Much broader than just survival skills, Trew sees rewilding as a “massive movement taking place in every level of the human environment”, a revolution to reawaken our instincts, to reconnect with the intelligence of the body and heart and, in doing so, revision the global story we’re collectively telling. It’s a big vision, and one that starts with a hawk-eye view of human history.

“We were all once wild,” says Trew, “only starting to farm 10,000 years ago, compared to hunting and gathering for between 200,000 and 300,000 years. Part of rewilding is recognising that in our genes, our bodies and bones, we come into the world with certain expectations.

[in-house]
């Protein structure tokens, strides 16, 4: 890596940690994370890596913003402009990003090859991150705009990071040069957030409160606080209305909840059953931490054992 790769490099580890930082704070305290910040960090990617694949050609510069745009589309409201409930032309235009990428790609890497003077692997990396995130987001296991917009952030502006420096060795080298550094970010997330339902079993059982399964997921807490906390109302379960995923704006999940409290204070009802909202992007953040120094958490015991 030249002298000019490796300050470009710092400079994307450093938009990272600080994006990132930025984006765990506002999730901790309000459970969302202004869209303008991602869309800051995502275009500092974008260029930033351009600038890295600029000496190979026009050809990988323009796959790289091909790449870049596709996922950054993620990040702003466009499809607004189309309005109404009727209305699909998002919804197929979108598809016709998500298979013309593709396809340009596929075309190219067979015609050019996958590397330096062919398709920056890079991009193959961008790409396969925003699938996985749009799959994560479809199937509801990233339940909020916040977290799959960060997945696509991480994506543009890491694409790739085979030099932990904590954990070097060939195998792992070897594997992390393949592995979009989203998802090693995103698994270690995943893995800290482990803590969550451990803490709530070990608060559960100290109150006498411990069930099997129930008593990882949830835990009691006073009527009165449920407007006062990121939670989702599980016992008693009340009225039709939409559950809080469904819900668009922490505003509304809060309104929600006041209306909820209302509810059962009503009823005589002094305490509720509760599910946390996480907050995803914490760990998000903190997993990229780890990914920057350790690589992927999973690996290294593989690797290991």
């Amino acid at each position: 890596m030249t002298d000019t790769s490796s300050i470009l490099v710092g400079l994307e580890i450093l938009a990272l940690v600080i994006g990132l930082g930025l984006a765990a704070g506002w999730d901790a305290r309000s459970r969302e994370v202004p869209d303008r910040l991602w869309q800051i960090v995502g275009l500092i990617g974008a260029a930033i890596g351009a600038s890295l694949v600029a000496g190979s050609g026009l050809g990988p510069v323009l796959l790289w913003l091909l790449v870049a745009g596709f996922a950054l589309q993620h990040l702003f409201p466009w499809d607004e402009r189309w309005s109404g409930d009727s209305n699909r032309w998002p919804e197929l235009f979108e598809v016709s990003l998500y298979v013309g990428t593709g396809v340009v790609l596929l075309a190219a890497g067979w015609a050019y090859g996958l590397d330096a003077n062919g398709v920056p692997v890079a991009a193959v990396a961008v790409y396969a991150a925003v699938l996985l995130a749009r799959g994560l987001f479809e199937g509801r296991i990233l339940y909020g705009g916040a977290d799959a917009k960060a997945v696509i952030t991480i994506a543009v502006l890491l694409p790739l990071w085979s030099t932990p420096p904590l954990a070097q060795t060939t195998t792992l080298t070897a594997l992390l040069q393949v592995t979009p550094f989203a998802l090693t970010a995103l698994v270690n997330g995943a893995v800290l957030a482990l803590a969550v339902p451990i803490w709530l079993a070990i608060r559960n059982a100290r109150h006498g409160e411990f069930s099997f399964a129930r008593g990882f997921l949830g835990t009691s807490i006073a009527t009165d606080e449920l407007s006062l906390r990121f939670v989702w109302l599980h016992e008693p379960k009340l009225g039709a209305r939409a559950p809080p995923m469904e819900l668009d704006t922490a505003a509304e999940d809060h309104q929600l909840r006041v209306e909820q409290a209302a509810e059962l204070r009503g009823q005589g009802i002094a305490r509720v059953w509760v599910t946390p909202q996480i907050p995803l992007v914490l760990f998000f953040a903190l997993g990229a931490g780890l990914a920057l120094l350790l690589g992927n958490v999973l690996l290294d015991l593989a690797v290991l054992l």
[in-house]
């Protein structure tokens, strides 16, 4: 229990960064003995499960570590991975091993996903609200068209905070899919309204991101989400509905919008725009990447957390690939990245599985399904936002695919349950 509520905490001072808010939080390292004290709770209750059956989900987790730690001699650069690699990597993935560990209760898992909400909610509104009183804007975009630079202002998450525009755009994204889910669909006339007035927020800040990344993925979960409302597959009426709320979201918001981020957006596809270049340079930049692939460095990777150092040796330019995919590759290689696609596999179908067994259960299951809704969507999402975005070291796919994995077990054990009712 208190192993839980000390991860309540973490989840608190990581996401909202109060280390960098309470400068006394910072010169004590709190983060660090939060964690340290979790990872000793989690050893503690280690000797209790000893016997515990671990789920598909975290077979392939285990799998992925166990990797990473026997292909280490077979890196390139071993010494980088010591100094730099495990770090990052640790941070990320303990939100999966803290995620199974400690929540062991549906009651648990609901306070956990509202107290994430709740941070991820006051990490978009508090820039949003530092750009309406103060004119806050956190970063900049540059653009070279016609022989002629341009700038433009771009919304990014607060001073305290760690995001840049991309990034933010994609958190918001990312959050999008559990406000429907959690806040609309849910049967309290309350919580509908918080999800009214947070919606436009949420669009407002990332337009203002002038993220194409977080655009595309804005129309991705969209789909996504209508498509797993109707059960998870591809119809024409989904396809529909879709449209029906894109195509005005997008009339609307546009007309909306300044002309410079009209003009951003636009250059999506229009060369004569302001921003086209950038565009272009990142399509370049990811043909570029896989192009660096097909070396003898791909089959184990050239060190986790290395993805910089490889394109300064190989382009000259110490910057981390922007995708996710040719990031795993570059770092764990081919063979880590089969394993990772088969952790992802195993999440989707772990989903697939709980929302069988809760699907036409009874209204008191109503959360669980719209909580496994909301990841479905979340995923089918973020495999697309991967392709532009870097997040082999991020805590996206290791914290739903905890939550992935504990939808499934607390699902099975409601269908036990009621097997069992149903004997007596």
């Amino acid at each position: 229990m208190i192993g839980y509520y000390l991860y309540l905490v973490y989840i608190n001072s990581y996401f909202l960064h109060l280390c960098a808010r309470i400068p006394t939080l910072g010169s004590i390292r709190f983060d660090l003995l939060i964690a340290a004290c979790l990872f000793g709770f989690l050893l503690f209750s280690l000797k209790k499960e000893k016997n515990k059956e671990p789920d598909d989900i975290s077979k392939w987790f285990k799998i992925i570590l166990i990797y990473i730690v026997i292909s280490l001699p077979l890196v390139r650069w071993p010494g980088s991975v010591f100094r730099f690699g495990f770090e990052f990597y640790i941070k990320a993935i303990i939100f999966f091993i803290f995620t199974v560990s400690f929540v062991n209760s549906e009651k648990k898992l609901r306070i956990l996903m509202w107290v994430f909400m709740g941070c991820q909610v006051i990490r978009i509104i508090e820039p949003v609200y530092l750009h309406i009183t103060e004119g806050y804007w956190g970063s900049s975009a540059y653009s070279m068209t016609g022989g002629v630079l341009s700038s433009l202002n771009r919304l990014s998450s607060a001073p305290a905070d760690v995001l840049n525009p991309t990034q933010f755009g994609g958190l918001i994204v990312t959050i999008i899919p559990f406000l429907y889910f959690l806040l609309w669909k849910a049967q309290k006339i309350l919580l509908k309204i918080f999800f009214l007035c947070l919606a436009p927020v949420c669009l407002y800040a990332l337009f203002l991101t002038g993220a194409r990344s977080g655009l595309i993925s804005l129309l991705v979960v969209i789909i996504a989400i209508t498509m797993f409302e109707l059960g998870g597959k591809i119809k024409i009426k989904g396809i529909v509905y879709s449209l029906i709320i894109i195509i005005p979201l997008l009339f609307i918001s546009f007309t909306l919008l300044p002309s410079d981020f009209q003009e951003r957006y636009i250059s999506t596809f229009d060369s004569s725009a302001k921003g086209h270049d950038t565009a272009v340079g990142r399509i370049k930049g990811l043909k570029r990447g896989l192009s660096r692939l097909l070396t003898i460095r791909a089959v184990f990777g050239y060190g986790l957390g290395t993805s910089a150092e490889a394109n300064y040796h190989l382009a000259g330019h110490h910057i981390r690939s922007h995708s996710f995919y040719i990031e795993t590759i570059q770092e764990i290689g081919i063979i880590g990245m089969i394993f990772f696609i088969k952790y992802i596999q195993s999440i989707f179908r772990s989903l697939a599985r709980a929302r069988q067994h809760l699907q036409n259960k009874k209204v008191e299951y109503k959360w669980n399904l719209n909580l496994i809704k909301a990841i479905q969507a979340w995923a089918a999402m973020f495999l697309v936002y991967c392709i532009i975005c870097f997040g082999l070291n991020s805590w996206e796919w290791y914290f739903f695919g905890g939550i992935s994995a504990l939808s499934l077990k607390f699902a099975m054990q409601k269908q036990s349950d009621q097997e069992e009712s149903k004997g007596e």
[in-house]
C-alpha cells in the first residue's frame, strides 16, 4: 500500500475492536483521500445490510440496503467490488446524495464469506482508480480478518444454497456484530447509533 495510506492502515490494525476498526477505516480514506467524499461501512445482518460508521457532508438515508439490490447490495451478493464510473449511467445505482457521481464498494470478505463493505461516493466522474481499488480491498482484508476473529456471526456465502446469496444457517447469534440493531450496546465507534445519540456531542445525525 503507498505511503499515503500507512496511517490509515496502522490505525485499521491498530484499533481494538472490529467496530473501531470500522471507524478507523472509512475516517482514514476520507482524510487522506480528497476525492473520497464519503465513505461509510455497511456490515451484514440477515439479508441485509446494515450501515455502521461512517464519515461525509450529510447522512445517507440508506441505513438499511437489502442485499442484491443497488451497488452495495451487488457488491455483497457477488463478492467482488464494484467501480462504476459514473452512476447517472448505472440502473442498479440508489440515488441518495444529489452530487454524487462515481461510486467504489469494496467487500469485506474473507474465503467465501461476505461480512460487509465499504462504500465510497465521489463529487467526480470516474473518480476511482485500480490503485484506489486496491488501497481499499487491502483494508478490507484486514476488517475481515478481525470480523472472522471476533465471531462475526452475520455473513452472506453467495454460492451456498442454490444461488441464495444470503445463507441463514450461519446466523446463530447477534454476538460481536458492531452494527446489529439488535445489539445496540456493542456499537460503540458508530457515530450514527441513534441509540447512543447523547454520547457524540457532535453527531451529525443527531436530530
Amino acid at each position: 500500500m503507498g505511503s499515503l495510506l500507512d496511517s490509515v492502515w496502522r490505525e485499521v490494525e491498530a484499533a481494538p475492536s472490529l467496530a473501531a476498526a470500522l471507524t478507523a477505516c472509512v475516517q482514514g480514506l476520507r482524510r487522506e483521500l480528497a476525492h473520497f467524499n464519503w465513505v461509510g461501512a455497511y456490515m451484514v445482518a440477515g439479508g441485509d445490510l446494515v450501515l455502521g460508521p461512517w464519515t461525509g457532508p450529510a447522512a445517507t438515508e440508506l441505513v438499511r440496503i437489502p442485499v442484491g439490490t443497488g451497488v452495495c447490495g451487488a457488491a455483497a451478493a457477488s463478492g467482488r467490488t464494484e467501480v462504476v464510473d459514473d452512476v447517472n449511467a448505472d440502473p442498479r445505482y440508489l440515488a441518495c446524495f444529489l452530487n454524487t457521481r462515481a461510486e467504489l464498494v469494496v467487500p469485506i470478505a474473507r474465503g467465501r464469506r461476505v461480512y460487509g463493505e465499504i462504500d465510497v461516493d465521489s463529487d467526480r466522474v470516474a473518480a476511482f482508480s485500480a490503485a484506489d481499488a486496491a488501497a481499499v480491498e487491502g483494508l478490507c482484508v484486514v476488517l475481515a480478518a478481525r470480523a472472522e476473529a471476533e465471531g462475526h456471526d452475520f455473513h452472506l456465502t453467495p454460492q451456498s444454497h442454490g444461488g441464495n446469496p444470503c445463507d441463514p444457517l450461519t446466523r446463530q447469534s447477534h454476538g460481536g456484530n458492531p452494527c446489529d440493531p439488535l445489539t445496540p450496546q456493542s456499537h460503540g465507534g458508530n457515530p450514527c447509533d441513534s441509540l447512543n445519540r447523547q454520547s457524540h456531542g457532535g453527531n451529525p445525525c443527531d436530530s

“We expect that the sky is going to be our ceiling, that the sounds we hear will be those of nature, but we get quite a different experience. Knowing this, some of the issues we face can be seen as a response to the simple fact that it’s quite unnatural to be living the way we do.”

Pointing to the current popularity of the paleo and 5:2 diets as signs of a swing back to the lifestyle our bodies are programmed for, Trew says that rather than returning to living in the bush, rewilding is an invitation to ask ourselves how we’re designed to live and in what conditions we thrive. According to Trew, just like in Yellowstone, we too can reinvigorate a “wild natural state of being” by repopulating our internal landscape with another kind of top-order predator.

“Top-order predators such as wolves and big cats are observers; their survival dependent on accurate, sensitive and intimate knowledge of landscape. For us, that means rediscovering our own instinctive awareness.”